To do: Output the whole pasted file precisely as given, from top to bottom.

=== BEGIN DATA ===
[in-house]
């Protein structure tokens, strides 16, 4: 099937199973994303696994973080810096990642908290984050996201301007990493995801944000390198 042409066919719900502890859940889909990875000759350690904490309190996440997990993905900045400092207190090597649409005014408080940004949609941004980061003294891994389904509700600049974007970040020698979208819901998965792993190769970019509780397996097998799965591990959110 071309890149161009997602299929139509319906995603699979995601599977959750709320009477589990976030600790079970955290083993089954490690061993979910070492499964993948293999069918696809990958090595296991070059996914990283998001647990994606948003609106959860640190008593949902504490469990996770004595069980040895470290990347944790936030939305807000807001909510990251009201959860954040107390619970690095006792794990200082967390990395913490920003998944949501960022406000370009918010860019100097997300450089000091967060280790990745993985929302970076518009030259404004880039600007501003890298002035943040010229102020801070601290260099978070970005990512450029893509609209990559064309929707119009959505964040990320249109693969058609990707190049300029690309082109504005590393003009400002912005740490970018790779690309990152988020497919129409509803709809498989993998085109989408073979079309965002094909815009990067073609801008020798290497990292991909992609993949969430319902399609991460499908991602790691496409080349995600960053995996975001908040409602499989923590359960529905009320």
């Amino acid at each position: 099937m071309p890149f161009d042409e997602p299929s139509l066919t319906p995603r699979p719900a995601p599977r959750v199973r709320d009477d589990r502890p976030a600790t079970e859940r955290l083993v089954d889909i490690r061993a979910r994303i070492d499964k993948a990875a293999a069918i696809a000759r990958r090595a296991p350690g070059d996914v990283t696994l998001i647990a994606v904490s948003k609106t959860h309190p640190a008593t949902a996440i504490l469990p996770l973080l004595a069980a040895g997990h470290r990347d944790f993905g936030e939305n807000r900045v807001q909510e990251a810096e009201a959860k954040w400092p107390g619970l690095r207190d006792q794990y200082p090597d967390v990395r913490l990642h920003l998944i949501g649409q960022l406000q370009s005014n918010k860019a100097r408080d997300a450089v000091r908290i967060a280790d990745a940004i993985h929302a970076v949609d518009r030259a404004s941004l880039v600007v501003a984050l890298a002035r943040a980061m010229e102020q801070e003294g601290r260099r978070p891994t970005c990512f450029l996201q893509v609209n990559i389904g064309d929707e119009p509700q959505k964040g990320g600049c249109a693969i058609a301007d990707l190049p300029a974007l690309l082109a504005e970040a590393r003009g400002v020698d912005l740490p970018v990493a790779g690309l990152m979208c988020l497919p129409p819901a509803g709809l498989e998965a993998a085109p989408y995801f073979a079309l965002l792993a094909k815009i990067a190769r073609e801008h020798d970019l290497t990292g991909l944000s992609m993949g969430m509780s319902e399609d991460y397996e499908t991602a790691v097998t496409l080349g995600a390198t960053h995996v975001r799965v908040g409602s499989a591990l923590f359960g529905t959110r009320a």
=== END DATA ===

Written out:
[in-house]
């Protein structure tokens, strides 16, 4: 099937199973994303696994973080810096990642908290984050996201301007990493995801944000390198 042409066919719900502890859940889909990875000759350690904490309190996440997990993905900045400092207190090597649409005014408080940004949609941004980061003294891994389904509700600049974007970040020698979208819901998965792993190769970019509780397996097998799965591990959110 071309890149161009997602299929139509319906995603699979995601599977959750709320009477589990976030600790079970955290083993089954490690061993979910070492499964993948293999069918696809990958090595296991070059996914990283998001647990994606948003609106959860640190008593949902504490469990996770004595069980040895470290990347944790936030939305807000807001909510990251009201959860954040107390619970690095006792794990200082967390990395913490920003998944949501960022406000370009918010860019100097997300450089000091967060280790990745993985929302970076518009030259404004880039600007501003890298002035943040010229102020801070601290260099978070970005990512450029893509609209990559064309929707119009959505964040990320249109693969058609990707190049300029690309082109504005590393003009400002912005740490970018790779690309990152988020497919129409509803709809498989993998085109989408073979079309965002094909815009990067073609801008020798290497990292991909992609993949969430319902399609991460499908991602790691496409080349995600960053995996975001908040409602499989923590359960529905009320």
């Amino acid at each position: 099937m071309p890149f161009d042409e997602p299929s139509l066919t319906p995603r699979p719900a995601p599977r959750v199973r709320d009477d589990r502890p976030a600790t079970e859940r955290l083993v089954d889909i490690r061993a979910r994303i070492d499964k993948a990875a293999a069918i696809a000759r990958r090595a296991p350690g070059d996914v990283t696994l998001i647990a994606v904490s948003k609106t959860h309190p640190a008593t949902a996440i504490l469990p996770l973080l004595a069980a040895g997990h470290r990347d944790f993905g936030e939305n807000r900045v807001q909510e990251a810096e009201a959860k954040w400092p107390g619970l690095r207190d006792q794990y200082p090597d967390v990395r913490l990642h920003l998944i949501g649409q960022l406000q370009s005014n918010k860019a100097r408080d997300a450089v000091r908290i967060a280790d990745a940004i993985h929302a970076v949609d518009r030259a404004s941004l880039v600007v501003a984050l890298a002035r943040a980061m010229e102020q801070e003294g601290r260099r978070p891994t970005c990512f450029l996201q893509v609209n990559i389904g064309d929707e119009p509700q959505k964040g990320g600049c249109a693969i058609a301007d990707l190049p300029a974007l690309l082109a504005e970040a590393r003009g400002v020698d912005l740490p970018v990493a790779g690309l990152m979208c988020l497919p129409p819901a509803g709809l498989e998965a993998a085109p989408y995801f073979a079309l965002l792993a094909k815009i990067a190769r073609e801008h020798d970019l290497t990292g991909l944000s992609m993949g969430m509780s319902e399609d991460y397996e499908t991602a790691v097998t496409l080349g995600a390198t960053h995996v975001r799965v908040g409602s499989a591990l923590f359960g529905t959110r009320a």